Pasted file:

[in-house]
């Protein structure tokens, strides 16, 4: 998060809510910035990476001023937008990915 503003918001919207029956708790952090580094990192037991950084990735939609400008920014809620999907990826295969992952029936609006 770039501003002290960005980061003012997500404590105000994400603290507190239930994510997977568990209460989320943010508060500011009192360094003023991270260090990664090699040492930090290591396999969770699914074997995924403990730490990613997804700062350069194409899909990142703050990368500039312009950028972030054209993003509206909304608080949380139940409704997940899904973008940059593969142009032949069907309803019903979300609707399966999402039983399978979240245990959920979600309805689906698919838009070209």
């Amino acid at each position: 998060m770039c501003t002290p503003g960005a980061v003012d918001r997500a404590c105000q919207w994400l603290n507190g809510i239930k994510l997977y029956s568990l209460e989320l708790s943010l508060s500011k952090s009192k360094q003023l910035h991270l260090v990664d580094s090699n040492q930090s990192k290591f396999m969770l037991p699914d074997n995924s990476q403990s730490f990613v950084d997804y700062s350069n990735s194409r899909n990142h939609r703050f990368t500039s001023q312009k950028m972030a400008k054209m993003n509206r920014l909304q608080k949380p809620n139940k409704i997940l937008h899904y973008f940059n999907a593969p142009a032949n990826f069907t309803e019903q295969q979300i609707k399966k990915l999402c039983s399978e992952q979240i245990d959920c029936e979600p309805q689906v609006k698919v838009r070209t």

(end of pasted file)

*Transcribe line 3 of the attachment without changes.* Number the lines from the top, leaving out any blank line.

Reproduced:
């Amino acid at each position: 998060m770039c501003t002290p503003g960005a980061v003012d918001r997500a404590c105000q919207w994400l603290n507190g809510i239930k994510l997977y029956s568990l209460e989320l708790s943010l508060s500011k952090s009192k360094q003023l910035h991270l260090v990664d580094s090699n040492q930090s990192k290591f396999m969770l037991p699914d074997n995924s990476q403990s730490f990613v950084d997804y700062s350069n990735s194409r899909n990142h939609r703050f990368t500039s001023q312009k950028m972030a400008k054209m993003n509206r920014l909304q608080k949380p809620n139940k409704i997940l937008h899904y973008f940059n999907a593969p142009a032949n990826f069907t309803e019903q295969q979300i609707k399966k990915l999402c039983s399978e992952q979240i245990d959920c029936e979600p309805q689906v609006k698919v838009r070209t």